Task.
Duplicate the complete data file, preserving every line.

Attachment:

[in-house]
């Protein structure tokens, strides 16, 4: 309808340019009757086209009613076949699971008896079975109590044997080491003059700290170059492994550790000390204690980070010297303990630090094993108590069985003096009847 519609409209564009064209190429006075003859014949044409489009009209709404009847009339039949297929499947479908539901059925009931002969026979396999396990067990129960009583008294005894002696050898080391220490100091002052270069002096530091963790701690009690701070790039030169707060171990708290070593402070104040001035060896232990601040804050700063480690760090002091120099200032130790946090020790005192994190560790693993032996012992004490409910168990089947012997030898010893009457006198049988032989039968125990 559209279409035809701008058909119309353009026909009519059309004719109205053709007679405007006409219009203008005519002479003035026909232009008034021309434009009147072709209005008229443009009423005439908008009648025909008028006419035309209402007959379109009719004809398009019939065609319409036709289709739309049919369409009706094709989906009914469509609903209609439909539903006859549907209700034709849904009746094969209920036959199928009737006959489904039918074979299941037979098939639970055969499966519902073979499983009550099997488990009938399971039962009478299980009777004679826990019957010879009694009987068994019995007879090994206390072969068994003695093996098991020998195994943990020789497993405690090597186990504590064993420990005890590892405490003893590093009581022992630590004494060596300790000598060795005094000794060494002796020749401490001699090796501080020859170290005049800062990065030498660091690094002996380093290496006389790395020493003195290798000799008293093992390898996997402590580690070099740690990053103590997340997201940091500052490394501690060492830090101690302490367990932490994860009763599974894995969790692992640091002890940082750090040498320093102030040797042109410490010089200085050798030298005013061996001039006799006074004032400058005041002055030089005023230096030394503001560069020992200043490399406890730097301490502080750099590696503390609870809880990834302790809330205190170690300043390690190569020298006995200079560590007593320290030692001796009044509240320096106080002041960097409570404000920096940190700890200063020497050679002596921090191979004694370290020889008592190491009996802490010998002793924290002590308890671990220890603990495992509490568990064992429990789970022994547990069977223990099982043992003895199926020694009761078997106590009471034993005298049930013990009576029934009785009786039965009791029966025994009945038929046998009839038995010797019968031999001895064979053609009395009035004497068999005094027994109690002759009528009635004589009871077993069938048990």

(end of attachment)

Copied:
[in-house]
């Protein structure tokens, strides 16, 4: 309808340019009757086209009613076949699971008896079975109590044997080491003059700290170059492994550790000390204690980070010297303990630090094993108590069985003096009847 519609409209564009064209190429006075003859014949044409489009009209709404009847009339039949297929499947479908539901059925009931002969026979396999396990067990129960009583008294005894002696050898080391220490100091002052270069002096530091963790701690009690701070790039030169707060171990708290070593402070104040001035060896232990601040804050700063480690760090002091120099200032130790946090020790005192994190560790693993032996012992004490409910168990089947012997030898010893009457006198049988032989039968125990 559209279409035809701008058909119309353009026909009519059309004719109205053709007679405007006409219009203008005519002479003035026909232009008034021309434009009147072709209005008229443009009423005439908008009648025909008028006419035309209402007959379109009719004809398009019939065609319409036709289709739309049919369409009706094709989906009914469509609903209609439909539903006859549907209700034709849904009746094969209920036959199928009737006959489904039918074979299941037979098939639970055969499966519902073979499983009550099997488990009938399971039962009478299980009777004679826990019957010879009694009987068994019995007879090994206390072969068994003695093996098991020998195994943990020789497993405690090597186990504590064993420990005890590892405490003893590093009581022992630590004494060596300790000598060795005094000794060494002796020749401490001699090796501080020859170290005049800062990065030498660091690094002996380093290496006389790395020493003195290798000799008293093992390898996997402590580690070099740690990053103590997340997201940091500052490394501690060492830090101690302490367990932490994860009763599974894995969790692992640091002890940082750090040498320093102030040797042109410490010089200085050798030298005013061996001039006799006074004032400058005041002055030089005023230096030394503001560069020992200043490399406890730097301490502080750099590696503390609870809880990834302790809330205190170690300043390690190569020298006995200079560590007593320290030692001796009044509240320096106080002041960097409570404000920096940190700890200063020497050679002596921090191979004694370290020889008592190491009996802490010998002793924290002590308890671990220890603990495992509490568990064992429990789970022994547990069977223990099982043992003895199926020694009761078997106590009471034993005298049930013990009576029934009785009786039965009791029966025994009945038929046998009839038995010797019968031999001895064979053609009395009035004497068999005094027994109690002759009528009635004589009871077993069938048990």